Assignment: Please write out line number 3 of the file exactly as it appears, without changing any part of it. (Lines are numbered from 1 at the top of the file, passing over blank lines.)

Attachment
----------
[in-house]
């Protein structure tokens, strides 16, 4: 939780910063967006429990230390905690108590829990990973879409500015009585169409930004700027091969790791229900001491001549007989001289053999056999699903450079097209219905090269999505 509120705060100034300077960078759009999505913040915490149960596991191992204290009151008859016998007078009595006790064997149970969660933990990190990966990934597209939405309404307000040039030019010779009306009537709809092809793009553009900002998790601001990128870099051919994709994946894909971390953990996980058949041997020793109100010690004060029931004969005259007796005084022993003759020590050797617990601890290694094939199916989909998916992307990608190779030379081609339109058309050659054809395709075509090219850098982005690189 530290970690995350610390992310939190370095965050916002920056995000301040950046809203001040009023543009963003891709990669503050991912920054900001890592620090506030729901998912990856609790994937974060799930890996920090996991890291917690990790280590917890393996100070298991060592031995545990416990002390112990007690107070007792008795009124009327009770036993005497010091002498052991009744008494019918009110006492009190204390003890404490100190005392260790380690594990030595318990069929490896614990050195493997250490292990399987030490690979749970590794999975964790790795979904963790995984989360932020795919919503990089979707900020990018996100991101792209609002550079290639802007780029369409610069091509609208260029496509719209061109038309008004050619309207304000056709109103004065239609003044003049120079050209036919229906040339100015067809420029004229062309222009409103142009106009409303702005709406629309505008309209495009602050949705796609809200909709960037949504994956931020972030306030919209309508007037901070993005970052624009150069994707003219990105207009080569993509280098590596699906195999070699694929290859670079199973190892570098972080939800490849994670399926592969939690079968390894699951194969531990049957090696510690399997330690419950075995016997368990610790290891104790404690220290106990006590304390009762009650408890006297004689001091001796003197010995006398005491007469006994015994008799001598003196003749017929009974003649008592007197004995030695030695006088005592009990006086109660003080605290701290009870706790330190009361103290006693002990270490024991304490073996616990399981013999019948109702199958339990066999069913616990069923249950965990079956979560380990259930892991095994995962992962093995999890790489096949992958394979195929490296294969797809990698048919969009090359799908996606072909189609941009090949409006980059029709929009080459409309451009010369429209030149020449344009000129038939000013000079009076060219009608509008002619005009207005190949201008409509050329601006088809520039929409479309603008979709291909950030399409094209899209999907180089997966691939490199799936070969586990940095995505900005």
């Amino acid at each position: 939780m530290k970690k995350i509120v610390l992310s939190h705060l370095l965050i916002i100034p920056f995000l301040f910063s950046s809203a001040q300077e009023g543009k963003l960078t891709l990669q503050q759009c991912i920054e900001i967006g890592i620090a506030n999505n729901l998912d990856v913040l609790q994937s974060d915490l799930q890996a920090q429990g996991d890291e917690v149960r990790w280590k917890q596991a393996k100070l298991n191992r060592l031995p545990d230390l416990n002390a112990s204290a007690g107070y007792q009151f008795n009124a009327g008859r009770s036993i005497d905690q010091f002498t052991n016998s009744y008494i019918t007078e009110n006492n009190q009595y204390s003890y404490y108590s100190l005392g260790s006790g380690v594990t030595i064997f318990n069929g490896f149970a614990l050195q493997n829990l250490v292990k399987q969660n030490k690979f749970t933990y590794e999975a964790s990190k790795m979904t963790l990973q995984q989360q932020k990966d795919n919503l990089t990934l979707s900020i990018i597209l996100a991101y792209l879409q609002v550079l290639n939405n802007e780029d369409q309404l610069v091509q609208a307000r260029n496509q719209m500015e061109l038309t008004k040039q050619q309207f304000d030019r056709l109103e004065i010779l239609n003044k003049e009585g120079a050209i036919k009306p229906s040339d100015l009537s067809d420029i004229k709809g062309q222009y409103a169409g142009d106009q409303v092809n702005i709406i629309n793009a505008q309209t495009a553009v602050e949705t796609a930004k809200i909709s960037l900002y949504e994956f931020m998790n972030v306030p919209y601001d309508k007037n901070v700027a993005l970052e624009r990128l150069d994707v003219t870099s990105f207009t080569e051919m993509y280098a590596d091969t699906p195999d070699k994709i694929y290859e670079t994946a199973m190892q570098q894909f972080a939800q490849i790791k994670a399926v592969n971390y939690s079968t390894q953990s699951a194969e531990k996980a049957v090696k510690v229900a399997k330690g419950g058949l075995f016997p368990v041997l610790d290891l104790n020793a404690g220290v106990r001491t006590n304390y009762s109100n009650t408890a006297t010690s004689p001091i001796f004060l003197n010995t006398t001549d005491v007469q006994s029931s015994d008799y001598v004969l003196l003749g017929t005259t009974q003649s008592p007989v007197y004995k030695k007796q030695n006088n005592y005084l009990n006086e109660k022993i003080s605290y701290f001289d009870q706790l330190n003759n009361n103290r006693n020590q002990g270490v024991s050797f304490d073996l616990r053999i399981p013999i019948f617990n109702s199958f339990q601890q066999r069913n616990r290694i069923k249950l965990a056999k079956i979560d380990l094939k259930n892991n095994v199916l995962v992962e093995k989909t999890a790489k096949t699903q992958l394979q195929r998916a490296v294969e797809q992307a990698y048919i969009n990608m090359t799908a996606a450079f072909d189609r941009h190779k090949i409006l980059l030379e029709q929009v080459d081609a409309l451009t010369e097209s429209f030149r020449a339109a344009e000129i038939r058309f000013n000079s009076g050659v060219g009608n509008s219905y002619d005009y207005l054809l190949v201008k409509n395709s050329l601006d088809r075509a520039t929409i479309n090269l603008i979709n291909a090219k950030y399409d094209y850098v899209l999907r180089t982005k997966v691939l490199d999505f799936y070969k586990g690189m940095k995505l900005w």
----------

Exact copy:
């Amino acid at each position: 939780m530290k970690k995350i509120v610390l992310s939190h705060l370095l965050i916002i100034p920056f995000l301040f910063s950046s809203a001040q300077e009023g543009k963003l960078t891709l990669q503050q759009c991912i920054e900001i967006g890592i620090a506030n999505n729901l998912d990856v913040l609790q994937s974060d915490l799930q890996a920090q429990g996991d890291e917690v149960r990790w280590k917890q596991a393996k100070l298991n191992r060592l031995p545990d230390l416990n002390a112990s204290a007690g107070y007792q009151f008795n009124a009327g008859r009770s036993i005497d905690q010091f002498t052991n016998s009744y008494i019918t007078e009110n006492n009190q009595y204390s003890y404490y108590s100190l005392g260790s006790g380690v594990t030595i064997f318990n069929g490896f149970a614990l050195q493997n829990l250490v292990k399987q969660n030490k690979f749970t933990y590794e999975a964790s990190k790795m979904t963790l990973q995984q989360q932020k990966d795919n919503l990089t990934l979707s900020i990018i597209l996100a991101y792209l879409q609002v550079l290639n939405n802007e780029d369409q309404l610069v091509q609208a307000r260029n496509q719209m500015e061109l038309t008004k040039q050619q309207f304000d030019r056709l109103e004065i010779l239609n003044k003049e009585g120079a050209i036919k009306p229906s040339d100015l009537s067809d420029i004229k709809g062309q222009y409103a169409g142009d106009q409303v092809n702005i709406i629309n793009a505008q309209t495009a553009v602050e949705t796609a930004k809200i909709s960037l900002y949504e994956f931020m998790n972030v306030p919209y601001d309508k007037n901070v700027a993005l970052e624009r990128l150069d994707v003219t870099s990105f207009t080569e051919m993509y280098a590596d091969t699906p195999d070699k994709i694929y290859e670079t994946a199973m190892q570098q894909f972080a939800q490849i790791k994670a399926v592969n971390y939690s079968t390894q953990s699951a194969e531990k996980a049957v090696k510690v229900a399997k330690g419950g058949l075995f016997p368990v041997l610790d290891l104790n020793a404690g220290v106990r001491t006590n304390y009762s109100n009650t408890a006297t010690s004689p001091i001796f004060l003197n010995t006398t001549d005491v007469q006994s029931s015994d008799y001598v004969l003196l003749g017929t005259t009974q003649s008592p007989v007197y004995k030695k007796q030695n006088n005592y005084l009990n006086e109660k022993i003080s605290y701290f001289d009870q706790l330190n003759n009361n103290r006693n020590q002990g270490v024991s050797f304490d073996l616990r053999i399981p013999i019948f617990n109702s199958f339990q601890q066999r069913n616990r290694i069923k249950l965990a056999k079956i979560d380990l094939k259930n892991n095994v199916l995962v992962e093995k989909t999890a790489k096949t699903q992958l394979q195929r998916a490296v294969e797809q992307a990698y048919i969009n990608m090359t799908a996606a450079f072909d189609r941009h190779k090949i409006l980059l030379e029709q929009v080459d081609a409309l451009t010369e097209s429209f030149r020449a339109a344009e000129i038939r058309f000013n000079s009076g050659v060219g009608n509008s219905y002619d005009y207005l054809l190949v201008k409509n395709s050329l601006d088809r075509a520039t929409i479309n090269l603008i979709n291909a090219k950030y399409d094209y850098v899209l999907r180089t982005k997966v691939l490199d999505f799936y070969k586990g690189m940095k995505l900005w």